Love Your Enemies

Matt. 5:43-48

“You have heard that it was said, “You shall love your neighbor, and hate your enemy.” But I say to you, love your enemies, and pray for those who persecute you in order that you may be sons of your Father who is in heaven; for He causes His sun to rise on the evil and the good, and sends rain on the righteous and the unrighteous. For if you love those who love you, what reward have you? Do not even the tax-gatherers do the same? And if you greet your brothers only, what do you do more than others? Do not even the Gentiles do the same? Therefore you are to be perfect, as your heavenly Father is perfect.”


It appears that every major religion of the world struggles with the concept of how to respond to those who have been labeled as “enemies” or as NVC would say “enemy image.” This passage attempts to address this religious dilemma. You will notice that the first verse delivers a message regarding how many have been taught to respond. If someone is your enemy “hate” them. This would include treating them poorly, talking about them in a manner that is negative, and of course, killing them. It seems if we judge someone our enemy then they have now become less than us, even less human, and dangerous. This type of evaluation gives rise to the opportunity to harm the other person or people and do so without any kind of connection to feelings and needs, ours or the others – after all, they were less than human. I refer to this as space invaders mentality. You remember that game? Space invaders were coming to earth from outer space and you as the player had to save the earth by destroying all the space invaders. It was alright to do this because they were not human and they were the evil ones invading our planet. We have been trained to have this attitude toward someone we deem to be our enemy. They are less than us and “deserve” any punishment we can give to them. The author of this text understood this was not the response that Christ attempted to communicate with those around him. However, the author did somewhat of the same concept theology. The author demanded that “we” love our enemy. He goes even a step further by stating not only love your enemy but also be perfect. The conjunction would be that if we love our enemy we are on our way to perfection. The concept seems to be if we practice what we deem to be “Christ-like” behavior then we will be more Christ like.   It sounds as though the author is experiencing fear and truly wanted to contribute to those around him and those who would read this text.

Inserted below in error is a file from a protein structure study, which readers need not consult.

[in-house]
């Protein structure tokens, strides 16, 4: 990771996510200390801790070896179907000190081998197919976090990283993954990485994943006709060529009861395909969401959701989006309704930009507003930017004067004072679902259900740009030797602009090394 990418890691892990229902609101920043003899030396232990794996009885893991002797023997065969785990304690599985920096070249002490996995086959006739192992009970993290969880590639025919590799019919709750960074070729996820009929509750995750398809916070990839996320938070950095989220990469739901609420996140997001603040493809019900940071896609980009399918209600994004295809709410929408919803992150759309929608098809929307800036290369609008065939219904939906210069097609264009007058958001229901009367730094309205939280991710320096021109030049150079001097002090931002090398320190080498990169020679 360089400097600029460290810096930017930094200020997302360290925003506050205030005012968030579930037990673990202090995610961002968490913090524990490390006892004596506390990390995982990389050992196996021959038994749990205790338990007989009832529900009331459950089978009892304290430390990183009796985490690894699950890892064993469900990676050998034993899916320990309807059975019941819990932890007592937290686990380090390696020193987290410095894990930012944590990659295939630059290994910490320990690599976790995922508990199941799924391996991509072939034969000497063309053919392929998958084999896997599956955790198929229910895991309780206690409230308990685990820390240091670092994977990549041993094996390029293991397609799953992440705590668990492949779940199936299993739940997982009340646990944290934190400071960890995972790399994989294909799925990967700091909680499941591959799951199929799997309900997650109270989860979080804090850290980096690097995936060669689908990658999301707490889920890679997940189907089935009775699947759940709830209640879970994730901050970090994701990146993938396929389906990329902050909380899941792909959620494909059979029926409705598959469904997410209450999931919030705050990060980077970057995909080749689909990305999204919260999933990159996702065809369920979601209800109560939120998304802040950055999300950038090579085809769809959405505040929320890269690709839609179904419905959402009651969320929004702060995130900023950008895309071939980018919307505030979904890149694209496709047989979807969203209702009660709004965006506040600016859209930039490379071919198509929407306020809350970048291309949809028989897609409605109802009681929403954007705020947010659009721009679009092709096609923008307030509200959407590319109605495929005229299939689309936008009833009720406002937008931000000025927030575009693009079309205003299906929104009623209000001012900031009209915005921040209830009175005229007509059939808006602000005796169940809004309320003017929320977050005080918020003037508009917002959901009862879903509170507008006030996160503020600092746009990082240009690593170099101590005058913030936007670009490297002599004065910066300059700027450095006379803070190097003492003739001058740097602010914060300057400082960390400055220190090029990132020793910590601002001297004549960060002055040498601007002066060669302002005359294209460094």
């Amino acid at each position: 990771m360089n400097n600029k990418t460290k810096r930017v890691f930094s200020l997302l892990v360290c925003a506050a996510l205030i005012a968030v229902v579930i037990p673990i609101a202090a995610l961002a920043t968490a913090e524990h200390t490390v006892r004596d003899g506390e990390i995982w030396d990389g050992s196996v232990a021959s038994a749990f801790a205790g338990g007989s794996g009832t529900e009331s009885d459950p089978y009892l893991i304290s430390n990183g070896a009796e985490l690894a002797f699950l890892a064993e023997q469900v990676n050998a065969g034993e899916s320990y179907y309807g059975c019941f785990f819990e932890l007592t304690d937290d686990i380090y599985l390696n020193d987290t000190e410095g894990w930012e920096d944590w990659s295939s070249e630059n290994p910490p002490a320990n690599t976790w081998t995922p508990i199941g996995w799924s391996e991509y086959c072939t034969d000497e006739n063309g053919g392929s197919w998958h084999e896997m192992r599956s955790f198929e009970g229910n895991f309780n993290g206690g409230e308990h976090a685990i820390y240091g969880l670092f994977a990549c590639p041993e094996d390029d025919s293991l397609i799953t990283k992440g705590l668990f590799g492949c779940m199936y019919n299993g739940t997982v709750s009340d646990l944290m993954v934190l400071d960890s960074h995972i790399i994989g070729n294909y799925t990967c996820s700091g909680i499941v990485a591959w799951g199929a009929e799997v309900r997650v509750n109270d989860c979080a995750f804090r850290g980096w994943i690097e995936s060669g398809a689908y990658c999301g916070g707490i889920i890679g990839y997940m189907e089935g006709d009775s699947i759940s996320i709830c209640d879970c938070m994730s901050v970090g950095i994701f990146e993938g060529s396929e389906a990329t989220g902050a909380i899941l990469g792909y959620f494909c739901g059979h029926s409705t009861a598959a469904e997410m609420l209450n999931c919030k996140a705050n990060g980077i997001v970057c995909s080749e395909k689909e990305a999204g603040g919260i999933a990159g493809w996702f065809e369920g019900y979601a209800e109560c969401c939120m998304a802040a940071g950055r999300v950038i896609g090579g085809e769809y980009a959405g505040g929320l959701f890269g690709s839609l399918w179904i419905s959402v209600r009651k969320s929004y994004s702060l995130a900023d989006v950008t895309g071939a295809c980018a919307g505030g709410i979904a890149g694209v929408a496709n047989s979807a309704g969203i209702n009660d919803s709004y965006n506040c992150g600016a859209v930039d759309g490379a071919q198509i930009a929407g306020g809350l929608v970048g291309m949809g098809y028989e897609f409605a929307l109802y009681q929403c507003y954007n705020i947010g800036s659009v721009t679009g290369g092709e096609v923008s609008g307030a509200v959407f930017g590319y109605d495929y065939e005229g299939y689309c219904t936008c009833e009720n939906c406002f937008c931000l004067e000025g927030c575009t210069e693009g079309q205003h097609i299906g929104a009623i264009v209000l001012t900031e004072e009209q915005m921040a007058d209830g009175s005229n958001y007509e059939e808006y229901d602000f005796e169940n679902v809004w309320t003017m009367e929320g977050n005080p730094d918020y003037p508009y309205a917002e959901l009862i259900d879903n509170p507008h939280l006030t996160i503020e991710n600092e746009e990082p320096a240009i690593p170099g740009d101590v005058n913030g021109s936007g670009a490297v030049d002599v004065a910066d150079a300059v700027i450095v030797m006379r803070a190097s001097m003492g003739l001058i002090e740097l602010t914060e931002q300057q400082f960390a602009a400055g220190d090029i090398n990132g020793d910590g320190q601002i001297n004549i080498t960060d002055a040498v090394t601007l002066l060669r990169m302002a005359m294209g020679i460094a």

Empathic Translation

Matthew 5:43-48

You have been trained and taught to love only those who you think love you and to hate those you have judged to be lesser than you because of something they have done that you have evaluated as wrong. But I say to you, when you are connected to your feelings and needs you are able to see the other person in a different light. You realized that you connect with the divine when you connect with the other person. Life happens to everyone, when we connect to ourselves and others we have our “reward” we are in the presence of the Divine – we are able to experience the Divine within and to see the Divine in the other and everyone’s needs are met. There is no enemy, there is compassion and love. That is Divine and that is perfection.

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